I was posed with a question that I did not know exactly how to answer, one
of many that I am unable to answer is; “If you discovered a truth that was
truer than the Bible, would you go for it?” In other words, if you were to
discover there to be a higher truth than the Bible, do you really love
truth enough to put your convictions aside and adhere to it? Or would you
fight to defend the truth you now have?

My first response to this interesting question was that this sounds a bit
like one of those “if a person was convinced of Jesus in the middle of the
desert and wanted to be baptized, but there was no water, and he died,
would he go to heaven?” kinds of questions. I assume you know what I mean.
Then I thought about it for a bit longer, and I think that this is
actually a deep and significant question. Please forgive my first reaction!

Actually Augustine of Hippo faced a similar question at one time in his
life. He had formerly been convinced of the truthfulness of Manicheanism,
but had a nagging question which none of the leaders in his religion could
answer. It was a question about a Manichean teaching about the heavens
which seemed to him to be in contradiction to the clear facts of
observation. Finally, the leading intellect of the group came to his city.
This respected leader blew off the question rather than explain the
apparent inconsistency. When his questions went unanswered, Augustine was
forced to reject the entire premise of his religion. It was not long after
that that he was drawn to the religion of his mother–Christianity.

I would have to say that yes, in principle, if I could find a set of
truths which fundamentally were more in line with what I know and with how
things obviously work….. if I was shown a truth-claim which had deeper
and more convincing evidence (although it is hard for me to imagine what
form such evidence would take), I would have to say that I would
absolutely have to reject what I have believed and accept the new “truth.”
There is an interesting analogy in the way science works. Science
progresses by revolutions rather than by slow steady growth. Thomas Kuhn
was the first to apply the word paradigm to the completely new,
out-of-the-box model change which has happened occasionally in science.
Examples are plate tectonics, germ theory, relativity and so forth. In
every case, there was a former paradigm which seemed, for the time, to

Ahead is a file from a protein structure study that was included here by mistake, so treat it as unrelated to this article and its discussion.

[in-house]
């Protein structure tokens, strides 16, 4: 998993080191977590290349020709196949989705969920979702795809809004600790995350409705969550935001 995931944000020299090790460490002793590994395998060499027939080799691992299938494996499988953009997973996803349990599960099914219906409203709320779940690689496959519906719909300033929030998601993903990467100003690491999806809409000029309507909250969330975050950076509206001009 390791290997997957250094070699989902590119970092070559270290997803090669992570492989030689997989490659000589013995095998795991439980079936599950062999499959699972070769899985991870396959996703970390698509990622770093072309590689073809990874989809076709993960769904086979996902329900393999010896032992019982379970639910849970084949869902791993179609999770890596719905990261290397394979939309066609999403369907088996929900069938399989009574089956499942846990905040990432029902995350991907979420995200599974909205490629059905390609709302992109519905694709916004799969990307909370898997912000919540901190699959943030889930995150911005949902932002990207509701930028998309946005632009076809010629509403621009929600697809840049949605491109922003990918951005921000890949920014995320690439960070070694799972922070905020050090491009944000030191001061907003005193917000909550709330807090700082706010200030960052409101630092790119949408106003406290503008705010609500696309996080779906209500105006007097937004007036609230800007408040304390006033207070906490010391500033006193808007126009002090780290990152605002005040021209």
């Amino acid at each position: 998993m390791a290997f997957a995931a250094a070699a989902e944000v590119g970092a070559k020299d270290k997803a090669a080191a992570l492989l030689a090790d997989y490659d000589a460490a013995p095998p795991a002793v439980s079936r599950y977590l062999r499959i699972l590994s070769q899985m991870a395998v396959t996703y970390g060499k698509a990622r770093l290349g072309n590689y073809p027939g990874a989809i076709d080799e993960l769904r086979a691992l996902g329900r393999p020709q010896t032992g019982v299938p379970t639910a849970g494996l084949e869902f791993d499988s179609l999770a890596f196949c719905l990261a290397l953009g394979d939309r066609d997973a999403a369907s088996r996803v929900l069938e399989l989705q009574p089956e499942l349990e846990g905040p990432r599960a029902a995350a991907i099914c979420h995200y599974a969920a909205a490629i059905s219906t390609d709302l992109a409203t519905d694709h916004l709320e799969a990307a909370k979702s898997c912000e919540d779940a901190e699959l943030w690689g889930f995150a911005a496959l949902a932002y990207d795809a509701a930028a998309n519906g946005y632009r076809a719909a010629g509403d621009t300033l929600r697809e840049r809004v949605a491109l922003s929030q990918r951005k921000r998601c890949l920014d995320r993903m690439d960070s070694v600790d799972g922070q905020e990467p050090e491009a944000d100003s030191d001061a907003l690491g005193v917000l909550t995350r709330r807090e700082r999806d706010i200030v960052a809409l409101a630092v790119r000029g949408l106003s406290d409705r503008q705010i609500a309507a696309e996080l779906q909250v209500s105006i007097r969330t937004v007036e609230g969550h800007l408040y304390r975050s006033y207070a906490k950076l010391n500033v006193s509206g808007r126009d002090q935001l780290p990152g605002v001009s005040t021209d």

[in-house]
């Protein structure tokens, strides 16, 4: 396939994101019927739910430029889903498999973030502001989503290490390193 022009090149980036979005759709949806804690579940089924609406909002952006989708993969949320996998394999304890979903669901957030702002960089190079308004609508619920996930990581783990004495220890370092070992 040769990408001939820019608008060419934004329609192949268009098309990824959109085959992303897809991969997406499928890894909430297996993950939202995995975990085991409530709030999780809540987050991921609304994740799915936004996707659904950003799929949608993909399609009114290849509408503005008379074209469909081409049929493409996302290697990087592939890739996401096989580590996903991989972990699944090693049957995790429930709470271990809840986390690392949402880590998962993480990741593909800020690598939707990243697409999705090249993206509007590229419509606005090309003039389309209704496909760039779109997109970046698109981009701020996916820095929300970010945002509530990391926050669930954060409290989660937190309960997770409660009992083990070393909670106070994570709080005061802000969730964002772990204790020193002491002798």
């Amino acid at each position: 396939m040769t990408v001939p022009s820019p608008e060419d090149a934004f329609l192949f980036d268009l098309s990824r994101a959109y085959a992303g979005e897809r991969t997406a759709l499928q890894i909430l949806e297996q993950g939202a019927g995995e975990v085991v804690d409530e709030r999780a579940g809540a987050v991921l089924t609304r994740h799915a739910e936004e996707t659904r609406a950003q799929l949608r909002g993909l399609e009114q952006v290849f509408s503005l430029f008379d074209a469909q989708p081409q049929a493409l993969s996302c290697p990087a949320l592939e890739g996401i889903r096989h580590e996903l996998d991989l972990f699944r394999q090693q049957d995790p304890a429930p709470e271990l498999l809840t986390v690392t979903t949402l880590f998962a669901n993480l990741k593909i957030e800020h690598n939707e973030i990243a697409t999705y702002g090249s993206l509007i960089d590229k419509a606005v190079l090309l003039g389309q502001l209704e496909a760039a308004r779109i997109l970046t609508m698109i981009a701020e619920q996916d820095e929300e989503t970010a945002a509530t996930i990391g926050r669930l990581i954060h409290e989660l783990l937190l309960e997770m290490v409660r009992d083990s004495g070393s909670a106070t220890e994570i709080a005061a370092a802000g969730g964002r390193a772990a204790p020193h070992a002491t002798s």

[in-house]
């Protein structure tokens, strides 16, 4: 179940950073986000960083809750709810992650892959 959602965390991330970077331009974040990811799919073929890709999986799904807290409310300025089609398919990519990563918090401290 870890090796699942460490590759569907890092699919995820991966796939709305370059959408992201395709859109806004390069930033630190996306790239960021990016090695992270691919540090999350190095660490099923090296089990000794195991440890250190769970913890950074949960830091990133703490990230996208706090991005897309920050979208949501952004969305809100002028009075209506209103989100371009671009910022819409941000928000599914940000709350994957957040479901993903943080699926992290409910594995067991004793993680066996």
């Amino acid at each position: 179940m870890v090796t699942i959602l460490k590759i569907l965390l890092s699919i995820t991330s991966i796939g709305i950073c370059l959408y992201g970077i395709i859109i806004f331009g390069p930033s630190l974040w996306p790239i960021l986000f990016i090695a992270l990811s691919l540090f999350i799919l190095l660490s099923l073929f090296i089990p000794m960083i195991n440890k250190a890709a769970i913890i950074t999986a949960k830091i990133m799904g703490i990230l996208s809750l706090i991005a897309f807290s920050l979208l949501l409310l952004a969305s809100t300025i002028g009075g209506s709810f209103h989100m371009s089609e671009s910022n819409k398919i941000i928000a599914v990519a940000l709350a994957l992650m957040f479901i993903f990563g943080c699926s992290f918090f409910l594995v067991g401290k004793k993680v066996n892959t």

explain all phenomena in that field for a long time, but eventually,
evidence arose which was unexplainable by the current “truth” (paradigm).
Such inconsistencies eventually lead to new models–new paradigms with
broader and more consistent explanatory power.

Having said all that, I struggle to understand what truth could overthrow
the resurrection of Jesus. Have you read my book, “Reasons for Belief: A
Handbook of Christian Evidence”? The evidence for inspiration and the
evidence that Jesus was not a liar seems absolutely overwhelming to me.
However, a truth which is not examined is to be held in fear, and I would
have to say that, at least in principle, one must be honest with oneself
and hold out the possibility of having been mistaken in one’s
interpretation of the evidence.

Let me turn it around on you. What kind of evidence might you imagine
which could overthrow the resurrection of Jesus? I do not say this to
ridicule the question, but to ask a sincere question which I have. It
seems that this new truth would have to either contain Jesus or overthrow
Jesus. To contain Jesus means that there is a sense in which it cannot be
greater than Jesus. To overthrow Jesus is to prove him mistaken about
being God.

So, in summary, I have to say yes to your question in general grounds, but
struggle to see what form this higher truth might take. One of my favorite
quotes seems to address this question. It if from Michael Faraday, a
renowned scientist and a man of deep convictions about the Bible. He said,
regarding the search for truth, “The man who is certain he is right is
almost sure to be wrong; and he has the additional misfortune of
inevitable remaining so.” I believe this truism even applies to belief in
the God of the Bible.

John Oakes, Ph.D.

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